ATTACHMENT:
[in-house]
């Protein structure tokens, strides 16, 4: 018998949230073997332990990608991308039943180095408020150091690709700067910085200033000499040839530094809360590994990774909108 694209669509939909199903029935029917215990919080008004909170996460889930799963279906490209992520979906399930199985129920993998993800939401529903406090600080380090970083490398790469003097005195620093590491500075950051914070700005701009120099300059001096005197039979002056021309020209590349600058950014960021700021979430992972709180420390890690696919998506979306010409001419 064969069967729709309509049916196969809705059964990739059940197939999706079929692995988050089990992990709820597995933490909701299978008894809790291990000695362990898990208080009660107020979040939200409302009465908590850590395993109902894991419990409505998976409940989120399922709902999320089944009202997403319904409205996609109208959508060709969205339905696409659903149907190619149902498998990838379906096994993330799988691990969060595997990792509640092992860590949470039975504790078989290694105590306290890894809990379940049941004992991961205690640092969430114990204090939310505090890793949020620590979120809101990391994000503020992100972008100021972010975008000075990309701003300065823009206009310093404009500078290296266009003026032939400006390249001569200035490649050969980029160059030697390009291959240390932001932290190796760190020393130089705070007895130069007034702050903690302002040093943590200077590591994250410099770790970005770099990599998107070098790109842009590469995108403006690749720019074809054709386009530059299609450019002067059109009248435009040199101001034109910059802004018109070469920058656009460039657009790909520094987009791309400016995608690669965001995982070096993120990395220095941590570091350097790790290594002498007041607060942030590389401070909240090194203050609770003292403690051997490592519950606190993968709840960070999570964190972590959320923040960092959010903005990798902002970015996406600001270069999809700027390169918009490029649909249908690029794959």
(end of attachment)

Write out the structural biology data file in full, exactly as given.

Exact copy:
[in-house]
């Protein structure tokens, strides 16, 4: 018998949230073997332990990608991308039943180095408020150091690709700067910085200033000499040839530094809360590994990774909108 694209669509939909199903029935029917215990919080008004909170996460889930799963279906490209992520979906399930199985129920993998993800939401529903406090600080380090970083490398790469003097005195620093590491500075950051914070700005701009120099300059001096005197039979002056021309020209590349600058950014960021700021979430992972709180420390890690696919998506979306010409001419 064969069967729709309509049916196969809705059964990739059940197939999706079929692995988050089990992990709820597995933490909701299978008894809790291990000695362990898990208080009660107020979040939200409302009465908590850590395993109902894991419990409505998976409940989120399922709902999320089944009202997403319904409205996609109208959508060709969205339905696409659903149907190619149902498998990838379906096994993330799988691990969060595997990792509640092992860590949470039975504790078989290694105590306290890894809990379940049941004992991961205690640092969430114990204090939310505090890793949020620590979120809101990391994000503020992100972008100021972010975008000075990309701003300065823009206009310093404009500078290296266009003026032939400006390249001569200035490649050969980029160059030697390009291959240390932001932290190796760190020393130089705070007895130069007034702050903690302002040093943590200077590591994250410099770790970005770099990599998107070098790109842009590469995108403006690749720019074809054709386009530059299609450019002067059109009248435009040199101001034109910059802004018109070469920058656009460039657009790909520094987009791309400016995608690669965001995982070096993120990395220095941590570091350097790790290594002498007041607060942030590389401070909240090194203050609770003292403690051997490592519950606190993968709840960070999570964190972590959320923040960092959010903005990798902002970015996406600001270069999809700027390169918009490029649909249908690029794959």